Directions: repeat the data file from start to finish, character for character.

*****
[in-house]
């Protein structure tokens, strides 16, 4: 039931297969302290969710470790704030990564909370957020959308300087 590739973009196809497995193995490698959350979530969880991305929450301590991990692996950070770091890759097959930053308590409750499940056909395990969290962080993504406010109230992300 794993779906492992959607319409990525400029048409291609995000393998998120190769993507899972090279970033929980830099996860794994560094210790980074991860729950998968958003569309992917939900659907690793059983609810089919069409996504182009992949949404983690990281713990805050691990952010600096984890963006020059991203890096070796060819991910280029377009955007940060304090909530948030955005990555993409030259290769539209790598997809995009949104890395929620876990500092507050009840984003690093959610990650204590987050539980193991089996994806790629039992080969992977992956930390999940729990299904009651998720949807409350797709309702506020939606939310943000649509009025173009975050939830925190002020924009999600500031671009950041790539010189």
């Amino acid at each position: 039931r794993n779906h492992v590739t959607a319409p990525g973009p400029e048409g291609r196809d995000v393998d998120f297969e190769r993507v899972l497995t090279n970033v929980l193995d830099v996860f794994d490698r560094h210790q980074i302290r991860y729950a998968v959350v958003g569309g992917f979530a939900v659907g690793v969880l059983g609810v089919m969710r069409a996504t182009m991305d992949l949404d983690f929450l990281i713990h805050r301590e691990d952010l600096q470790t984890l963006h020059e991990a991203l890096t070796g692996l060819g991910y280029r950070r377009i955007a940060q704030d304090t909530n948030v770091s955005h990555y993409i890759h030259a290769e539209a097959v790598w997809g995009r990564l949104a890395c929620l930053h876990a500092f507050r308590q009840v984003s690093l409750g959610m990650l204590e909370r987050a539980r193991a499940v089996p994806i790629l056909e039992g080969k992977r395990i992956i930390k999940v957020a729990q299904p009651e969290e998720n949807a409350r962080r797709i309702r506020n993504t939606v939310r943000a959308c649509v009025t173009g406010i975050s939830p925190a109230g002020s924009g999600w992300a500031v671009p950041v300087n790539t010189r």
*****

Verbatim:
[in-house]
């Protein structure tokens, strides 16, 4: 039931297969302290969710470790704030990564909370957020959308300087 590739973009196809497995193995490698959350979530969880991305929450301590991990692996950070770091890759097959930053308590409750499940056909395990969290962080993504406010109230992300 794993779906492992959607319409990525400029048409291609995000393998998120190769993507899972090279970033929980830099996860794994560094210790980074991860729950998968958003569309992917939900659907690793059983609810089919069409996504182009992949949404983690990281713990805050691990952010600096984890963006020059991203890096070796060819991910280029377009955007940060304090909530948030955005990555993409030259290769539209790598997809995009949104890395929620876990500092507050009840984003690093959610990650204590987050539980193991089996994806790629039992080969992977992956930390999940729990299904009651998720949807409350797709309702506020939606939310943000649509009025173009975050939830925190002020924009999600500031671009950041790539010189």
């Amino acid at each position: 039931r794993n779906h492992v590739t959607a319409p990525g973009p400029e048409g291609r196809d995000v393998d998120f297969e190769r993507v899972l497995t090279n970033v929980l193995d830099v996860f794994d490698r560094h210790q980074i302290r991860y729950a998968v959350v958003g569309g992917f979530a939900v659907g690793v969880l059983g609810v089919m969710r069409a996504t182009m991305d992949l949404d983690f929450l990281i713990h805050r301590e691990d952010l600096q470790t984890l963006h020059e991990a991203l890096t070796g692996l060819g991910y280029r950070r377009i955007a940060q704030d304090t909530n948030v770091s955005h990555y993409i890759h030259a290769e539209a097959v790598w997809g995009r990564l949104a890395c929620l930053h876990a500092f507050r308590q009840v984003s690093l409750g959610m990650l204590e909370r987050a539980r193991a499940v089996p994806i790629l056909e039992g080969k992977r395990i992956i930390k999940v957020a729990q299904p009651e969290e998720n949807a409350r962080r797709i309702r506020n993504t939606v939310r943000a959308c649509v009025t173009g406010i975050s939830p925190a109230g002020s924009g999600w992300a500031v671009p950041v300087n790539t010189r």